Every year, my Halloween costume has something to do with my hair. I’ve kept my super-curly hair cut just above my shoulders since middle school, which is the prime length for costumes such as a mad scientist, a lion or a bush. I always pick my hair out for these costumes, and I even spray dyed it green last fall to blend in with the bushes around campus. Despite the fact that I could pick my hair out to Afro-like proportions any day of the year, I’ve always chosen to reserve the style just for Halloween. I once sent a photo of myself with my hair picked out to a good friend who has an Afro that’s legendary in our diverse Shaker Heights, Ohio church. “It’s almost as good as mine!” he responded enthusiastically. “Why don’t you wear it like that every day?”
The truth is, despite naturally having very curly hair (I’d peg myself at about 3B or 3C for my fellow curly-haired people), I worry that by picking my hair out I’d be appropriating a culture that is not my own. I am three quarters white and one quarter Lebanese on my dad’s side of the family, and generally speaking, I’d consider myself white-passing, despite the opinions of a few people who’ve thought I was biracial or looked “vaguely worldly” (whatever that means). Growing up, my loving mom cared for my hair the way she cares for hers: by brushing it out each morning and trimming my bangs to lie flat across my forehead. I briefly had what she calls a “halo of curls” as a toddler, but when I started to brush my hair daily, my curls weakened and frizzed. I only started figuring out my “curly girl” hair routine when I got a shorter, more manageable haircut in middle school.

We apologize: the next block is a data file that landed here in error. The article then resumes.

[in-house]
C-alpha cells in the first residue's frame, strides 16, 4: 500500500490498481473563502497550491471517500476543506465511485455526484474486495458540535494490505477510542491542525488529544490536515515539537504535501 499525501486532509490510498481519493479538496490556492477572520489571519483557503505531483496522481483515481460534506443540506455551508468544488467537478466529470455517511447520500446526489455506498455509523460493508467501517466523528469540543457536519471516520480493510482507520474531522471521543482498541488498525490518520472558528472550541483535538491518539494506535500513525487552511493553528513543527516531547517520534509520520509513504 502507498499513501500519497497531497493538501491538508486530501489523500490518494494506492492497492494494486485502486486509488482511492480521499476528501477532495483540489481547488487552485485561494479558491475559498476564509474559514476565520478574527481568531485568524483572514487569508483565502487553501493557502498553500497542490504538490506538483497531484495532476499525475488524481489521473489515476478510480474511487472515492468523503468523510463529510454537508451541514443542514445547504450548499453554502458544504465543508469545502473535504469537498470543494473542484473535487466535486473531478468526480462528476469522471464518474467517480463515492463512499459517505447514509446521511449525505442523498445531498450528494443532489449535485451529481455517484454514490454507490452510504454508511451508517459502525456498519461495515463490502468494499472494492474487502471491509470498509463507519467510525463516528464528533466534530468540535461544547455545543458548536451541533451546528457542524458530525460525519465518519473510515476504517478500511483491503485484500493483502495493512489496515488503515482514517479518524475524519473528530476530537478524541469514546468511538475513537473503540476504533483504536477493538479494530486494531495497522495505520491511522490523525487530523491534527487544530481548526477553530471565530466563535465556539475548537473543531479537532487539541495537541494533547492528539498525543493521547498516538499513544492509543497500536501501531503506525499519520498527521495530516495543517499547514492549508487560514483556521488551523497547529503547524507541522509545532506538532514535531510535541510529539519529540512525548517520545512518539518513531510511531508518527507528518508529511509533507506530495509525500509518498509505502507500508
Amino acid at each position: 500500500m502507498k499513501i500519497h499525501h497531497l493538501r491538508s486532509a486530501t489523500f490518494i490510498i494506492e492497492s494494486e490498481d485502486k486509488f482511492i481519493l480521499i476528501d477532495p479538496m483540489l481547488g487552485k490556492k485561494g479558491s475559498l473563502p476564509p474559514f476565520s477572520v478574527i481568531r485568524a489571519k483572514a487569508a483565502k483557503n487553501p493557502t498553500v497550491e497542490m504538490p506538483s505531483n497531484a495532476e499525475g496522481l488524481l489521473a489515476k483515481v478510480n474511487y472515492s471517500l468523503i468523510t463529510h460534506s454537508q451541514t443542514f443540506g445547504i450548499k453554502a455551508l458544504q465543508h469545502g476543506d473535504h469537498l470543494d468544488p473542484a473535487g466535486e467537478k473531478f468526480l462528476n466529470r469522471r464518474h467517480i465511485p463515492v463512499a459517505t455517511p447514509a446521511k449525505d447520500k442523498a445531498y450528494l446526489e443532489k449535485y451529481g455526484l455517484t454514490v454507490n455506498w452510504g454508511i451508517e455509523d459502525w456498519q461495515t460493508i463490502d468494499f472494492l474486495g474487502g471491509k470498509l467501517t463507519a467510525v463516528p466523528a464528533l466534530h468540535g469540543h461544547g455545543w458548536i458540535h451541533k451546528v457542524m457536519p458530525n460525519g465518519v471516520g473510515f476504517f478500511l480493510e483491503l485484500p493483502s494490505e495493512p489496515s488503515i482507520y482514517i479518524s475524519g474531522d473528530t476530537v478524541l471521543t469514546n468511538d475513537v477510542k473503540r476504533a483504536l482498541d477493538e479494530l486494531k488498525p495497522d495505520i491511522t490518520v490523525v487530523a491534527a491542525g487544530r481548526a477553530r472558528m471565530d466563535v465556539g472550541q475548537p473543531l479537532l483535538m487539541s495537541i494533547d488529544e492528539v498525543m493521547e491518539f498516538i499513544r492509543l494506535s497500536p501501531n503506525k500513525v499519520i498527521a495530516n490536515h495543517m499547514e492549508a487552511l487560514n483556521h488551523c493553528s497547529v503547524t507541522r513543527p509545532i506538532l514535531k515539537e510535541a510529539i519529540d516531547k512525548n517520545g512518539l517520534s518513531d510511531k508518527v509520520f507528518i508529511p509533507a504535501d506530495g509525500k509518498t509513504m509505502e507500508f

Over the years, I have discovered Eco gel, once-a-week washing and Black salons in my home city of Cleveland, which have given me some confidence in styling my amazing hair. At the same time, in high school, I would occasionally have classmates in my predominantly white private school come up behind me and touch my hair without asking. Worse, I have been stopped by airport security in Reno, Nev., Anchorage, Alaska and Minneapolis and had white security officers run their fingers through my curls under the guise of “protecting airport security.”
Despite these off-putting experiences, I have embraced my natural hair as a key part of expressing my passionate and extroverted personality. I am known both within my family and at Bowdoin for my hair, and I have grown to love it. In Maine, the only state where my one-quarter Lebanese heritage genuinely makes me feel like a POC, I have not yet found a hair salon that I can trust to cut and layer my curls (please let me know if you have recommendations!). While I still feel a sense of appropriation or imposter syndrome about wearing traditionally Black hairstyles, even though many work better on my hair texture than common white styles, I know that my favorite haircuts will always come from Black salons.
For now, I’ll continue to embrace my curls while searching for a stylist in Maine who can handle my hair. However, I’ll still continue to dream about going to a salon on Mayfield Road, just ten minutes from my house in Cleveland, where every other storefront is home to talented Black stylists who could work their scissors-and-Eco-gel-magic and confidently mold my hair into an expression of power and beauty.
Adele Metres is a member of the Class of 2024.